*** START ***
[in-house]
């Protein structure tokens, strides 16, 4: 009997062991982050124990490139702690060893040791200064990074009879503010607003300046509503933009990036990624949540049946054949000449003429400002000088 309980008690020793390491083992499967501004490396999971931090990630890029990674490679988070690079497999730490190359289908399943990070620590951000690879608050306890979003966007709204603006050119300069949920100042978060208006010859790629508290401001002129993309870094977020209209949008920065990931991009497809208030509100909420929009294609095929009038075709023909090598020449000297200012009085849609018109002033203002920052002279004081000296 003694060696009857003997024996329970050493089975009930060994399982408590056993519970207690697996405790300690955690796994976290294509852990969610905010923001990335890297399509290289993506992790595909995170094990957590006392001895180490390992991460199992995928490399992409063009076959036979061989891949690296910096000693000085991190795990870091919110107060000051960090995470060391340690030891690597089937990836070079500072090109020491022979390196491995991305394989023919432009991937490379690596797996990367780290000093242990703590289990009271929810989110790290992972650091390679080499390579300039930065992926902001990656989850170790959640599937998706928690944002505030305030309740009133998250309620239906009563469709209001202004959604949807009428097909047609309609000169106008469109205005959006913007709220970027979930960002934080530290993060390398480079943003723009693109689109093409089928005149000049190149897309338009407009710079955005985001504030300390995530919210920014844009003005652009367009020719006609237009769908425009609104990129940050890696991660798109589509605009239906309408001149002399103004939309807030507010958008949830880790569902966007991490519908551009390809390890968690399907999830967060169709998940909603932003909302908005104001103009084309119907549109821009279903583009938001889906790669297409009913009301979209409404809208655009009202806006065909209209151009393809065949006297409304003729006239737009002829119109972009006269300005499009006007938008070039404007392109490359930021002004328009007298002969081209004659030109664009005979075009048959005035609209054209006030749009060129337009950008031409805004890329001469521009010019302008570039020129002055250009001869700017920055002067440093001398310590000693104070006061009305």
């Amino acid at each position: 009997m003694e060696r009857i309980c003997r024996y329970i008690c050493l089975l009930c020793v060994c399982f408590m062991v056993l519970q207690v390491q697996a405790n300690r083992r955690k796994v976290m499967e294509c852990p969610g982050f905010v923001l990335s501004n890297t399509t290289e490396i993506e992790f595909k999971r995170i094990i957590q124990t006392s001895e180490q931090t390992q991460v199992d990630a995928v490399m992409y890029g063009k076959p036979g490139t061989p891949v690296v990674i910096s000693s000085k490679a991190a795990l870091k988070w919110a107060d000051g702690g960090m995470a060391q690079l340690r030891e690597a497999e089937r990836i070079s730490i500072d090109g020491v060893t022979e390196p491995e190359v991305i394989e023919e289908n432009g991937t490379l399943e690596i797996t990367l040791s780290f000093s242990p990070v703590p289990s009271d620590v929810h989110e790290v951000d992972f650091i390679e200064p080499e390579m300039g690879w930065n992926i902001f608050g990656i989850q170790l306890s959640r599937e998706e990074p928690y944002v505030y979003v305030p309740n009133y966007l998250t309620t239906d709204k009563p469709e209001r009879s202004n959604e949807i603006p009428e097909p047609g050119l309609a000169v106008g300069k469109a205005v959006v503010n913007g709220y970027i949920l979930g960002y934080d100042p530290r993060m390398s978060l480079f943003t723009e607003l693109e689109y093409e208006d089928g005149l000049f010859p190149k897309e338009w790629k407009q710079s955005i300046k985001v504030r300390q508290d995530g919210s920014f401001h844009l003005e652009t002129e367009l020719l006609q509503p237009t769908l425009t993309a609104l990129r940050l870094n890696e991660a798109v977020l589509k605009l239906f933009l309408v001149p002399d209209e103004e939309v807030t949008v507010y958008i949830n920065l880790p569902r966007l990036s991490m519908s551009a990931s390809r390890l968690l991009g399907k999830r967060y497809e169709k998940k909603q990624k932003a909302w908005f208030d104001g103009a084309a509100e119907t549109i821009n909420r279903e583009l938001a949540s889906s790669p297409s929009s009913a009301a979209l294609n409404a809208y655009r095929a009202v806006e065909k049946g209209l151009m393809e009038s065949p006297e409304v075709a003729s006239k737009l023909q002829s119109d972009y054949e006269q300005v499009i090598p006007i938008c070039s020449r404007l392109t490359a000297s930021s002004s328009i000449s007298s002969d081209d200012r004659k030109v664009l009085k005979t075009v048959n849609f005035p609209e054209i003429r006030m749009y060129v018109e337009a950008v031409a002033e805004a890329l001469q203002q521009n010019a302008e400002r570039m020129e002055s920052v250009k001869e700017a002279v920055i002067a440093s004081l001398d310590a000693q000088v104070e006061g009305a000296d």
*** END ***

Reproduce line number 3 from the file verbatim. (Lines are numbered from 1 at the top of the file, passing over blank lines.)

């Amino acid at each position: 009997m003694e060696r009857i309980c003997r024996y329970i008690c050493l089975l009930c020793v060994c399982f408590m062991v056993l519970q207690v390491q697996a405790n300690r083992r955690k796994v976290m499967e294509c852990p969610g982050f905010v923001l990335s501004n890297t399509t290289e490396i993506e992790f595909k999971r995170i094990i957590q124990t006392s001895e180490q931090t390992q991460v199992d990630a995928v490399m992409y890029g063009k076959p036979g490139t061989p891949v690296v990674i910096s000693s000085k490679a991190a795990l870091k988070w919110a107060d000051g702690g960090m995470a060391q690079l340690r030891e690597a497999e089937r990836i070079s730490i500072d090109g020491v060893t022979e390196p491995e190359v991305i394989e023919e289908n432009g991937t490379l399943e690596i797996t990367l040791s780290f000093s242990p990070v703590p289990s009271d620590v929810h989110e790290v951000d992972f650091i390679e200064p080499e390579m300039g690879w930065n992926i902001f608050g990656i989850q170790l306890s959640r599937e998706e990074p928690y944002v505030y979003v305030p309740n009133y966007l998250t309620t239906d709204k009563p469709e209001r009879s202004n959604e949807i603006p009428e097909p047609g050119l309609a000169v106008g300069k469109a205005v959006v503010n913007g709220y970027i949920l979930g960002y934080d100042p530290r993060m390398s978060l480079f943003t723009e607003l693109e689109y093409e208006d089928g005149l000049f010859p190149k897309e338009w790629k407009q710079s955005i300046k985001v504030r300390q508290d995530g919210s920014f401001h844009l003005e652009t002129e367009l020719l006609q509503p237009t769908l425009t993309a609104l990129r940050l870094n890696e991660a798109v977020l589509k605009l239906f933009l309408v001149p002399d209209e103004e939309v807030t949008v507010y958008i949830n920065l880790p569902r966007l990036s991490m519908s551009a990931s390809r390890l968690l991009g399907k999830r967060y497809e169709k998940k909603q990624k932003a909302w908005f208030d104001g103009a084309a509100e119907t549109i821009n909420r279903e583009l938001a949540s889906s790669p297409s929009s009913a009301a979209l294609n409404a809208y655009r095929a009202v806006e065909k049946g209209l151009m393809e009038s065949p006297e409304v075709a003729s006239k737009l023909q002829s119109d972009y054949e006269q300005v499009i090598p006007i938008c070039s020449r404007l392109t490359a000297s930021s002004s328009i000449s007298s002969d081209d200012r004659k030109v664009l009085k005979t075009v048959n849609f005035p609209e054209i003429r006030m749009y060129v018109e337009a950008v031409a002033e805004a890329l001469q203002q521009n010019a302008e400002r570039m020129e002055s920052v250009k001869e700017a002279v920055i002067a440093s004081l001398d310590a000693q000088v104070e006061g009305a000296d």